One common thing I’ve seen recently is when asking people how they would describe their process using metrics. Instead of telling me what's typical or what most commonly occurs in their process, they will tell me the extremes or the worst it could possibly be and has in the past.
Just imagine I’m considering moving to the Philadelphia area from down south and I'm concerned about winter weather. Someone might tell me, "You know, it can snow up to 30" around here. And that's true. There was a blizzard Jan 22-24, 2016, that dumped about 30" of snow in the region. And do you know when the last storm that dumped 30” before that was? Jan 7, 1996 - over 20 years previously!
The average snowfall in the Philadelphia region is 13" of snow per year. I know what you're thinking, that can't be right! Sometimes it snows 13" in one storm. Don't forget that years like 2020 bring that average down significantly. That's why statistically minded people like to talk about confidence intervals for predicted values as measured by the mean and standard deviation which provides a more complete answer than a single number.
Why do some people quote the worst case? Is it that they don't want to get blamed if the business has a "bad day"? Are they trying to level-set expectations for others? We see variation every day. Is it any surprise we see it in complex transactional or manufacturing processes? The way to be more consistent is to remove the factors that lead to variation in output.
It's tempting just to say sometimes, "Guess we had a bad day with scrap today." I hope tomorrow is a better day. "Hope" is a lousy CI strategy. Instead we need to understand the process and what is critical to quality. Maybe the way to reduce errors in documentation is to have clear work instructions and forms that are easier to fill out.
It's true that in a call center, for instance, some things are beyond our control. A heavy call volume day could lead to longer wait times. Still, if we know that Mondays tend to be heavy call volume days we can staff accordingly.
We could also work on the interactions with the call center staff to make sure that they can find the information they need quickly. Sometimes it requires a technology investment to link systems. Sometimes it's a matter of finding the little improvements we can make to trim call wait times.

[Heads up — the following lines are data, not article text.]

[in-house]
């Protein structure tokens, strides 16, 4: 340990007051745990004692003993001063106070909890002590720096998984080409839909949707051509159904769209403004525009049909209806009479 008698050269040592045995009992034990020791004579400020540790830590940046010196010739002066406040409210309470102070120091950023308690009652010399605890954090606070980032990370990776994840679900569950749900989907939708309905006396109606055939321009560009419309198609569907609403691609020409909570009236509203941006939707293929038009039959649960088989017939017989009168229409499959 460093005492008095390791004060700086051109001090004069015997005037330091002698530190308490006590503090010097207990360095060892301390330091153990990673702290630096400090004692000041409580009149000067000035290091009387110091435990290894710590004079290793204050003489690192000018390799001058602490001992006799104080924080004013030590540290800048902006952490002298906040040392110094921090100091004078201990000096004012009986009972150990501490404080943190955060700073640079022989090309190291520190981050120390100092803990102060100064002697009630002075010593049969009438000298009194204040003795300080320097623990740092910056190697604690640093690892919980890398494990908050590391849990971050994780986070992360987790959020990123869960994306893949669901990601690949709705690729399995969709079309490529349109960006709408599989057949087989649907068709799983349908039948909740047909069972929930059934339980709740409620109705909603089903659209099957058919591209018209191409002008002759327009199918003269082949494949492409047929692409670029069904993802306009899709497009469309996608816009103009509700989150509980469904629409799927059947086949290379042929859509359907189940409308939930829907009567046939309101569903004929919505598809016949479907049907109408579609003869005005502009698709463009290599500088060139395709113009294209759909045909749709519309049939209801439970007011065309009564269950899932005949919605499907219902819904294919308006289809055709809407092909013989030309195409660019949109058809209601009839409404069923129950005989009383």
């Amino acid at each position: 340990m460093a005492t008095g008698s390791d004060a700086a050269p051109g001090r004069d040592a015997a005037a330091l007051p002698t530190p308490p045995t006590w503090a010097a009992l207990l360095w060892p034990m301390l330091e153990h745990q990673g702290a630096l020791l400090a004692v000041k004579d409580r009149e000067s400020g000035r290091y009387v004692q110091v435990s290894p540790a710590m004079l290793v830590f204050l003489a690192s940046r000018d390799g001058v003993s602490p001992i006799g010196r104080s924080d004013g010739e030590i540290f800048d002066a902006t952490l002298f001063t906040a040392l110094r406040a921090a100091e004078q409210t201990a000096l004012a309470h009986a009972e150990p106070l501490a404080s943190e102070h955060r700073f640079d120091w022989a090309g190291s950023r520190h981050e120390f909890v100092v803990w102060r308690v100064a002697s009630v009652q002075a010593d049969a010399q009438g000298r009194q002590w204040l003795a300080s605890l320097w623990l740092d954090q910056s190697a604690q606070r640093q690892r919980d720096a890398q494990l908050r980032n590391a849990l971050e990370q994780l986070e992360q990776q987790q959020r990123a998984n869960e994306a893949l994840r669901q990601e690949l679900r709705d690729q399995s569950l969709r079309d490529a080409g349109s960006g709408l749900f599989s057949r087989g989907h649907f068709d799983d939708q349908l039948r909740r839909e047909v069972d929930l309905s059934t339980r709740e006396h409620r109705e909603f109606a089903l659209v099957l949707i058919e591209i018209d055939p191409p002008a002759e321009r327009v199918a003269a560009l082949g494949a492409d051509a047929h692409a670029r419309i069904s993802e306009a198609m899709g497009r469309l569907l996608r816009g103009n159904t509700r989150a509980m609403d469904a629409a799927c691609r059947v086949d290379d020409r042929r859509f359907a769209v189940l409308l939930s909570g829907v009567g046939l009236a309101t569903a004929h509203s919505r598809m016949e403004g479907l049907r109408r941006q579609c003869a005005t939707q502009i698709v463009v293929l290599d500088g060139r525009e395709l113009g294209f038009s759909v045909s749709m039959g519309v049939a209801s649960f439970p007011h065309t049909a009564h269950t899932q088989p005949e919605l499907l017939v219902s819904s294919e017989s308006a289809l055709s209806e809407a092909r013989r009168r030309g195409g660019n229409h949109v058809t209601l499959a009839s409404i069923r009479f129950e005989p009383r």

Possibly we should create a FAQ. Perhaps we need to create folder shortcuts to save the 10 seconds of clicking through a complex folder hierarchy, especially if we do it many times a day.
While some things are beyond our control, very often we're not taking advantages of the simple things that can make a difference and help mitigate those days when call volumes are high. And, if you've come up with improvements in your workflow, is there a system to share that with everyone who needs it?
Enjoy the summer weather. All the best.
Fall Certification Series:
We've been building online courses now for the last few months and can deliver training using video conferencing. In-person training onsite is best for making real improvements to your operations. Still, you can do a lot of improvements by filming an area or process and sharing online. Courses are scheduled for Fall 2020 and Spring 2021.
Click on the links for specific dates and course agendas.
Courses are held on a rotating basis among participant locations to expose students to several different industries and projects.
Project coaching is included as well and courses will be offered in a hybrid or online format, depending on the social situation at the time.
CI Terms Defined
If you want to make your operations or processes better you need to measure them as they are in their current state.
Then, as you make improvements, you can see if the changes really made a difference in the metrics you are assessing or if they had no effect or a negative effect.
Once I had a manager who told the whole department that we were charging too much time to the 'Office Time' account. He asked that we charge time to other accounts. To me that is just hiding the problem instead of seeing how things actually are.
Baselining is used to compare one process against the same process after improvement. If compared to external enterprises we use the term benchmarking.
Video Links from Youtube:
What is Six Sigma? - 3.5 minutes. A humorous clip of a young Ashton Kutcher having a conversation with his TV dad on That 70's Show